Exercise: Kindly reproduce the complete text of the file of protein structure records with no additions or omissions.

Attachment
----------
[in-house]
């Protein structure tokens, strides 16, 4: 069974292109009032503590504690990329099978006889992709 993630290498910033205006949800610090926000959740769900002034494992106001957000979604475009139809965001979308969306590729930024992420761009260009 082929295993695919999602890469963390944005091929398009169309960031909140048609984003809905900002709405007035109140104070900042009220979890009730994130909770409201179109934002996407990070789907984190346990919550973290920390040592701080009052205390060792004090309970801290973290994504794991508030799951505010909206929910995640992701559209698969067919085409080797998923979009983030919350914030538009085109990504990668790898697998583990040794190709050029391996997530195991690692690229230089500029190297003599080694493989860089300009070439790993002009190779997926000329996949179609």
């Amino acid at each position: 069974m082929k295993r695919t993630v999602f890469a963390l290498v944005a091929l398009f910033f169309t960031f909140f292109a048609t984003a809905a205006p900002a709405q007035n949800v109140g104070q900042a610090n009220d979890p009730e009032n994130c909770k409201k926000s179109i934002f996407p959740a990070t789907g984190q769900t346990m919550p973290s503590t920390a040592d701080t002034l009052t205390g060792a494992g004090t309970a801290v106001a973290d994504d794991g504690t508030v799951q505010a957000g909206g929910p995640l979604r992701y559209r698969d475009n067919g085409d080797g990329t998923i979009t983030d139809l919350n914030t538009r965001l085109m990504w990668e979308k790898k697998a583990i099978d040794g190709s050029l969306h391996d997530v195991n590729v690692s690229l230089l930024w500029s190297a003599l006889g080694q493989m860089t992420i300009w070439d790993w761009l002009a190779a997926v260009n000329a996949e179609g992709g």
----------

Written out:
[in-house]
């Protein structure tokens, strides 16, 4: 069974292109009032503590504690990329099978006889992709 993630290498910033205006949800610090926000959740769900002034494992106001957000979604475009139809965001979308969306590729930024992420761009260009 082929295993695919999602890469963390944005091929398009169309960031909140048609984003809905900002709405007035109140104070900042009220979890009730994130909770409201179109934002996407990070789907984190346990919550973290920390040592701080009052205390060792004090309970801290973290994504794991508030799951505010909206929910995640992701559209698969067919085409080797998923979009983030919350914030538009085109990504990668790898697998583990040794190709050029391996997530195991690692690229230089500029190297003599080694493989860089300009070439790993002009190779997926000329996949179609």
């Amino acid at each position: 069974m082929k295993r695919t993630v999602f890469a963390l290498v944005a091929l398009f910033f169309t960031f909140f292109a048609t984003a809905a205006p900002a709405q007035n949800v109140g104070q900042a610090n009220d979890p009730e009032n994130c909770k409201k926000s179109i934002f996407p959740a990070t789907g984190q769900t346990m919550p973290s503590t920390a040592d701080t002034l009052t205390g060792a494992g004090t309970a801290v106001a973290d994504d794991g504690t508030v799951q505010a957000g909206g929910p995640l979604r992701y559209r698969d475009n067919g085409d080797g990329t998923i979009t983030d139809l919350n914030t538009r965001l085109m990504w990668e979308k790898k697998a583990i099978d040794g190709s050029l969306h391996d997530v195991n590729v690692s690229l230089l930024w500029s190297a003599l006889g080694q493989m860089t992420i300009w070439d790993w761009l002009a190779a997926v260009n000329a996949e179609g992709g």